EU 'Caved In' to China Over Coronavirus Disinformation Report, Lawmaker Claims

The European Union's foreign policy chief is under pressure to answer allegations that the bloc watered down a report on Chinese coronavirus disinformation under pressure from Beijing.

Dutch MEP Bart Groothuis wrote to Josep Borrell on Monday to demand a "formal and full explanation to the European parliament" about the report, the Guardian reported. Sections of the document were leaked to The New York Times last week and detailed China's alleged efforts to confuse the COVID-19 pandemic narrative.

The Times reported last week that EU officials delayed the release of the report after complaints from China. In an email seen by the Times, Lutz Güllner—the head of communications at the EU foreign service—told colleagues: "The Chinese are already threatening with reactions if the report comes out."

The document was then allegedly rewritten and references to Chinese disinformation watered down, the newspaper said, before being published on the EU monitoring website on Friday.

It noted a "continued and coordinated" effort by actors, including China, "to deflect any blame for the outbreak of the pandemic and highlighting bilateral assistance." It also noted "significant evidence of covert Chinese operations on social media."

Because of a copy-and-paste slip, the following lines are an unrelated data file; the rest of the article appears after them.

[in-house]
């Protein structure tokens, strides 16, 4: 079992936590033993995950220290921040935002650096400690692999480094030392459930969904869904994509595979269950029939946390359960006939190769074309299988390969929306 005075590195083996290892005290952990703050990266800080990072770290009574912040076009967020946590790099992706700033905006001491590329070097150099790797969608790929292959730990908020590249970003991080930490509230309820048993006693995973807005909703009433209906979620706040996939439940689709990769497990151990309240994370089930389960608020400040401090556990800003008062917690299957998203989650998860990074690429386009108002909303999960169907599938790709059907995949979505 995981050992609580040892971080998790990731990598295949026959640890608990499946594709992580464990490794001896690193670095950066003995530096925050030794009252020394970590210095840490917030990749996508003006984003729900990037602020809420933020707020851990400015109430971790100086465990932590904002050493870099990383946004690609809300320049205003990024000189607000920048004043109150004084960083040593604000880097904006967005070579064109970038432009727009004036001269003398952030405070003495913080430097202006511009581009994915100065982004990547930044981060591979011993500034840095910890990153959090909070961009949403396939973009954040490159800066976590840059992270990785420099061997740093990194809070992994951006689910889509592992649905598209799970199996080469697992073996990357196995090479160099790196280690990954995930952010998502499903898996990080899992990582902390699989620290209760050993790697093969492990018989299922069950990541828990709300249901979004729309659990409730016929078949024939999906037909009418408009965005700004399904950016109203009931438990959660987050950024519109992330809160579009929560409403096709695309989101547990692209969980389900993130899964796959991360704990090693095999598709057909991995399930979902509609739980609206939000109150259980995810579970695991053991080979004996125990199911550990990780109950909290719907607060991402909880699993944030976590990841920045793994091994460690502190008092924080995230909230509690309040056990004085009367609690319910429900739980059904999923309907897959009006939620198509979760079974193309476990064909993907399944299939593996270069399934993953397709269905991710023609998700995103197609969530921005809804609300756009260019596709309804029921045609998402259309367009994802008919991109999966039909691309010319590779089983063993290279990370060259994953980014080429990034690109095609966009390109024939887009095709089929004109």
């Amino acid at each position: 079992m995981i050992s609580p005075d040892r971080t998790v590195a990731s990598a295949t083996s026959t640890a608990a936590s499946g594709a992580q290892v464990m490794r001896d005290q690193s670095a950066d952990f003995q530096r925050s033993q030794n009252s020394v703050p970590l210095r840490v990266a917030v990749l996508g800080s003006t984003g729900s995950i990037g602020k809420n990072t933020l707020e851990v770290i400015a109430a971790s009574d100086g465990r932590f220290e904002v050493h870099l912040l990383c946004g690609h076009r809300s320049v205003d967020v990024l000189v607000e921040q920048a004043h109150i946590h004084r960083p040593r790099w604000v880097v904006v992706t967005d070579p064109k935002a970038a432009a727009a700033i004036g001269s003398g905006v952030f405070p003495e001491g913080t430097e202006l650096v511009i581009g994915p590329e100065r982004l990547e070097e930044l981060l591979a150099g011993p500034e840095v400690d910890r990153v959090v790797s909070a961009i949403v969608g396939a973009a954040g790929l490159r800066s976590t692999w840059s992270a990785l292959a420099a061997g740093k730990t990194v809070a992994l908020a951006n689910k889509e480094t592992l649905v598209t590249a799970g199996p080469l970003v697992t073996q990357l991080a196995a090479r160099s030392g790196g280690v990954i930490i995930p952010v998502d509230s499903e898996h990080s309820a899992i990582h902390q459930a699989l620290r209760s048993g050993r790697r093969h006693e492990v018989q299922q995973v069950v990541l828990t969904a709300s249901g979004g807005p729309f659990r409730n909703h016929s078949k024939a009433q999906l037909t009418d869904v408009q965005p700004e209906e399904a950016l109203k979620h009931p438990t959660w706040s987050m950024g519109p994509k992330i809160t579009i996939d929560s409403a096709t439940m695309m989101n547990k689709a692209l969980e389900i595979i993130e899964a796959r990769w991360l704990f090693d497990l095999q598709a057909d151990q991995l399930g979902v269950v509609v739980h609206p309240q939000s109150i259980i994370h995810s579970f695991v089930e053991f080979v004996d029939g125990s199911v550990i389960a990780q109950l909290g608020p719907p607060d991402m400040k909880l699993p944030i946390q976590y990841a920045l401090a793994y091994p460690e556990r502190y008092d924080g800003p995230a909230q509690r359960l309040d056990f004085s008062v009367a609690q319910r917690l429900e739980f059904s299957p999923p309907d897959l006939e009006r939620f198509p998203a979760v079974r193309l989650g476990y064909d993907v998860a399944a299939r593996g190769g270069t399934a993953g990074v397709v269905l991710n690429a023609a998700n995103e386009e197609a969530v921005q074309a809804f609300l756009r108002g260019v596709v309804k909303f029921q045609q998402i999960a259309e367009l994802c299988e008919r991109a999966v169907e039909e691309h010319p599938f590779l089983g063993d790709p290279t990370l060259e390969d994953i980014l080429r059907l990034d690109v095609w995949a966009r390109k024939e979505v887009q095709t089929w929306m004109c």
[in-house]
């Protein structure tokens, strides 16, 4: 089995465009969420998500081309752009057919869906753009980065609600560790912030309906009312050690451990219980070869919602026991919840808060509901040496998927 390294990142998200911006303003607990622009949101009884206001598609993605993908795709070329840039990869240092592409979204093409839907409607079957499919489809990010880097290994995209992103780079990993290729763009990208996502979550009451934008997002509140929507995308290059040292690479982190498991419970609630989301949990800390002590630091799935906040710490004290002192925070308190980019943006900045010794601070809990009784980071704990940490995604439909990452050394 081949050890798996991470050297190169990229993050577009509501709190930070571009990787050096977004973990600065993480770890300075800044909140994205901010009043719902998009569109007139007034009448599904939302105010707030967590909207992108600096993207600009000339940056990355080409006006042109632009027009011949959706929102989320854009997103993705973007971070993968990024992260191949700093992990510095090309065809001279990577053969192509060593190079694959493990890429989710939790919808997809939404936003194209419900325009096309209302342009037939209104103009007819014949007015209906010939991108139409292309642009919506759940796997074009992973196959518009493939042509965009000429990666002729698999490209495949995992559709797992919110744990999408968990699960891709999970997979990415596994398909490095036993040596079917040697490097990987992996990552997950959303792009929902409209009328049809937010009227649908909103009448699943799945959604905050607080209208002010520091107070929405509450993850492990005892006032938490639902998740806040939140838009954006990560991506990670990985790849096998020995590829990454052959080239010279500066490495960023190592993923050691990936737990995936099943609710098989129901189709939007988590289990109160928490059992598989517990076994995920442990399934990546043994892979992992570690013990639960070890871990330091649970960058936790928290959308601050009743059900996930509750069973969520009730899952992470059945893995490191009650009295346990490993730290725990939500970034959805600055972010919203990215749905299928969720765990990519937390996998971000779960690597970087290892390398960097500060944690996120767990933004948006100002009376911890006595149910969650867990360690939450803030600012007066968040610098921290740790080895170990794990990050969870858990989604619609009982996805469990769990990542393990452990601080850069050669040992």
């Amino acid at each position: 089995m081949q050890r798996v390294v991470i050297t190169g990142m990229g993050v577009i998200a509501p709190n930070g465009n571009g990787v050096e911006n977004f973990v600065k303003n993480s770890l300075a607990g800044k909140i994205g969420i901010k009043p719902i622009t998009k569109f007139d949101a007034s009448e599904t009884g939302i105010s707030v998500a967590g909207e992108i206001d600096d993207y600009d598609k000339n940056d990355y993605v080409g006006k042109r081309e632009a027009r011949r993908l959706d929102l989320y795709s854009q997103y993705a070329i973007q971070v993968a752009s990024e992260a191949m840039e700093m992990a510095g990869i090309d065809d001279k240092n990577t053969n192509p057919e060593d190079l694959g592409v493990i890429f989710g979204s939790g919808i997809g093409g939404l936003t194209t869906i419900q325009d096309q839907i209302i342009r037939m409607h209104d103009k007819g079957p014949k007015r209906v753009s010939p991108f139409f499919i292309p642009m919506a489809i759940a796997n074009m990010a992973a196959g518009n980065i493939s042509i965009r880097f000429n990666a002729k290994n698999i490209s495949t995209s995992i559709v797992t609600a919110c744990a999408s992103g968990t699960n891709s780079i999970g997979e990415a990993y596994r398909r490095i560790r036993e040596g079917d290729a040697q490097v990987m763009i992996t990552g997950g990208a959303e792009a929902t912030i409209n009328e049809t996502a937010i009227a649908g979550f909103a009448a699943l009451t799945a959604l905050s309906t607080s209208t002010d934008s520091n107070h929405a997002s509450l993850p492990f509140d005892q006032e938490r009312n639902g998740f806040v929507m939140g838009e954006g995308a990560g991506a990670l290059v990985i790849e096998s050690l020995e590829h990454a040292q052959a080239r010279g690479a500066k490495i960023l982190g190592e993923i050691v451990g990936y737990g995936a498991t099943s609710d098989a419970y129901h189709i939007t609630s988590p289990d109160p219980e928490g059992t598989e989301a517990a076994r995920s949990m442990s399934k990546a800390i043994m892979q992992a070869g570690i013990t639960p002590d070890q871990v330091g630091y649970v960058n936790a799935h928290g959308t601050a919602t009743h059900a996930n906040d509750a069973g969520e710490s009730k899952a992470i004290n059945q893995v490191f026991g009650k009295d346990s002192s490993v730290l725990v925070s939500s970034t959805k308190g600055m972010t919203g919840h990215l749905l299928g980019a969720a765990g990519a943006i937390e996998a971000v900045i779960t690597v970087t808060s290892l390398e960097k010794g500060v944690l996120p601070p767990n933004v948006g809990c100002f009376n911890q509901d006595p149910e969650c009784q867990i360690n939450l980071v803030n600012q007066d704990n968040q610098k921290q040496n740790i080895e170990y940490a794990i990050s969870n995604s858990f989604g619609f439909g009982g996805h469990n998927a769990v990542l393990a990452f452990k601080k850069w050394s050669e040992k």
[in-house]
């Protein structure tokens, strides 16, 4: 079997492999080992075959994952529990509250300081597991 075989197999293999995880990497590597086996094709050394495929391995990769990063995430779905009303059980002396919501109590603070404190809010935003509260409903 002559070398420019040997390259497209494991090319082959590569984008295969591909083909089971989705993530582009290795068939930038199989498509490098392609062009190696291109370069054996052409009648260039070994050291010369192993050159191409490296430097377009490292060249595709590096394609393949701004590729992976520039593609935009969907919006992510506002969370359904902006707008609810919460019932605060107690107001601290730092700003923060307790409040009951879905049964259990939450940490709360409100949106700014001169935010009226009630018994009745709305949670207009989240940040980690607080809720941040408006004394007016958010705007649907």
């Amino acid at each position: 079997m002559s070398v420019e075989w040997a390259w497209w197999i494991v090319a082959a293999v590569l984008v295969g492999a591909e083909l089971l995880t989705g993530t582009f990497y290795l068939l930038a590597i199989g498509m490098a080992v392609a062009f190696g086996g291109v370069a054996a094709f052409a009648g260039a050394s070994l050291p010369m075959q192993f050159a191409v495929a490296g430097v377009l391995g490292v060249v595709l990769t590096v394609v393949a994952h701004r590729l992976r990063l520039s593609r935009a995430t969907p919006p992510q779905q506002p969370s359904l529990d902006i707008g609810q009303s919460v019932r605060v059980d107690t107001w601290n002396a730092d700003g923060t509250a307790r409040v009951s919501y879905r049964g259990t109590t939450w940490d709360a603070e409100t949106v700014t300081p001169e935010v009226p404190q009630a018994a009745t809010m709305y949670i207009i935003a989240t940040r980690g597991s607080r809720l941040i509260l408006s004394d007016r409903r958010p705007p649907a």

The Times reported that the initial draft of the document detailed Beijing's attacks on the French response to the crisis, plus false allegations that 80 French politicians signed a statement including racist slurs to criticize the head of the World Health Organization. The report is also said to have mentioned a Chinese bot network based in Serbia used to spread disinformation on social media.

Groothuis suggested to The Guardian that the EU had "caved in on substance." The Dutch politician added: "China will become stronger, more prosperous and powerful, also militarily. It won't be the last time they will try to intervene in internal politics of the EU." As such, he argued, "If this is true, this can't happen again in the future."

Peter Stano, a spokesperson for the European External Action Service—which published the report—said Saturday that the group's output is "categorically independent," according to Politico. He added, "We have never bowed to any alleged external political pressure. This includes also our latest snapshot overview on disinfo trends."

Stano said the Times article made "ungrounded, inaccurate allegations and contains factually incorrect conclusions about the EEAS' report." He warned that "disinformation and harmful narratives can bear severe potential risks to our citizens, including to their health."

Meanwhile, Chinese Foreign Ministry spokesperson Geng Shuang told reporters Monday that China "is opposed to the creation and spreading of disinformation by anyone or any organisation. China is a victim of disinformation, not an initiator."

China, EU, Europe, disinformation, coronavirus, report
This file photo shows the Chinese and European Union flags at the German Chancellery on May 31, 2017 in Berlin, Germany. Sean Gallup/Getty Images/Getty